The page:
Acre. . . may remind you of Bernard Malamud’s 1952 baseball novel (and the excellent Barry Levinson film version) “The Natural.”

About the Author
George Johnson is a retired elementary school teacher from Prince George’s County, Maryland. He thought about “Acre” for two years before he finally put it in writing. Then it took him three years, off and on, to complete it and put it in print. Being a late starter, George completed his second book of fiction called Timber. Acre and Timber are brother and sister. Timber took him two years to complete. At the present time he is putting together a collection of short stories he has compiled over the years. George lives in Hagerstown, Maryland with Sharon, his wife of fifty-four years.

Notice the criticisms:

First, the reviewer says George’s character Acre is too good to be true. I was privy to criticism George received from Acorn Book Services before the book was published.  The publisher made the same observation. The author chose to keep Acre as he is. That is the writer’s prerogative. That choice did not escape notice by the reviewer.

Second, the reviewer catches factual errors in George’s novel. The baseball team George writes about did not exist in the year George sets his story. Oopsie! The lesson for authors–check your facts. Do your research. Or get caught, as George did, with your pants down.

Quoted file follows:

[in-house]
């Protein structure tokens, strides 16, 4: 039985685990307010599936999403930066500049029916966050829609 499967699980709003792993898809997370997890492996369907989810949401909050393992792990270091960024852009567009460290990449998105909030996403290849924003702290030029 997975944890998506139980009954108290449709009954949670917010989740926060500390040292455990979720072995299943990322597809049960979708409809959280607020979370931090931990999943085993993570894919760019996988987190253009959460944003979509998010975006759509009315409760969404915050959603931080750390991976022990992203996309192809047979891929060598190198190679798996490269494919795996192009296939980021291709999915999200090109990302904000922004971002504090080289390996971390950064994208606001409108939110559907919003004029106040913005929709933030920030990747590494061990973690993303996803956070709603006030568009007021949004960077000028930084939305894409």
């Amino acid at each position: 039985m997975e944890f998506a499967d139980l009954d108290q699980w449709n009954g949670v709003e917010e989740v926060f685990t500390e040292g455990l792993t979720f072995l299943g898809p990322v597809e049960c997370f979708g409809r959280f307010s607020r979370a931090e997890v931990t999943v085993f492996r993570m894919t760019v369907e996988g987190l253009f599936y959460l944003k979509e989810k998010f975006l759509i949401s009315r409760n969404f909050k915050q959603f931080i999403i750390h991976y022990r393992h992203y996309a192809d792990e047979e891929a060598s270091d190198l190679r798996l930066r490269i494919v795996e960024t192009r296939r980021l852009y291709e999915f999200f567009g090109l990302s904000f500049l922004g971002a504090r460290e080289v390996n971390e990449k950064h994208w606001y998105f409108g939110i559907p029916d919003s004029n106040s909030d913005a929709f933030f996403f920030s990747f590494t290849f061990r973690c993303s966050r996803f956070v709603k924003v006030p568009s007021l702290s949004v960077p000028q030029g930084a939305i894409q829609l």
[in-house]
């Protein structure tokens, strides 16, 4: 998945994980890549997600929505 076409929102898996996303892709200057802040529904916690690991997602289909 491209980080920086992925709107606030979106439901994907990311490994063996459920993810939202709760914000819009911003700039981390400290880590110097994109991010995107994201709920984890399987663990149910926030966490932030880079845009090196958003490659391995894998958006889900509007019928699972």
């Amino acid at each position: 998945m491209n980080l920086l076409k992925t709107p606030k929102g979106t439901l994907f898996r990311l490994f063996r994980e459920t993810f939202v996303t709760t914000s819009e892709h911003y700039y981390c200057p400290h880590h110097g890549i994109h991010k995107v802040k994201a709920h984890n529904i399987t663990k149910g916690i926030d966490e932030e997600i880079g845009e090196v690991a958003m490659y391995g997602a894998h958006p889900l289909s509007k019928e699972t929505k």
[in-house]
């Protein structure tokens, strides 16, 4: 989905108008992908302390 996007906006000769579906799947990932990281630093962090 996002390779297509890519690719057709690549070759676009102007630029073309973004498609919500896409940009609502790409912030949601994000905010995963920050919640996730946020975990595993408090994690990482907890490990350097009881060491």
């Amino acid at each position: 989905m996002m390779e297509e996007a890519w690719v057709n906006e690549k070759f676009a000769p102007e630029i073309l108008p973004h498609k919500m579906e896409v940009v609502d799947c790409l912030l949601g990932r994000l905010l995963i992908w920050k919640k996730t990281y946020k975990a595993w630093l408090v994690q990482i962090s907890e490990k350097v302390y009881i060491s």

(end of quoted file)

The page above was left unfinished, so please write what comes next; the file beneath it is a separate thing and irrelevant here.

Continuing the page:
These lessons aside, the reviewer liked the characters and the story. That’s a tremendous achievement for an author’s first novel. George deserves a pat on the back. May I be as fortunate when my first novel hits the critic’s desk.

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When the Criticism is Harsh


As creative types and authors, we know criticism is coming. Since we invite it, we steel ourselves. Yet the savagery with which some critics deliver their opinions can penetrate our defenses. It cuts to the quick of us.

On those occasions, bring the following sage words to mind.

From AP and Hello magazine, quoting Paul Emsley, award-winning artist and painter of Princess Kate’s first official portrait. His painting has been harshly criticized:

“At first the attacks were so vicious that there was a point where I myself doubted that the portrait of the duchess was any good,” Emsley, 75. “But now I’ve had time to reflect, I am still happy with it and am getting on with my life. There is nothing I would have changed.”

After devoting nearly four months of his life to the painting, Emsley says the criticisms that he describes as a “witch hunt” and a “circus” were “destructive” to him and his wife and two daughters.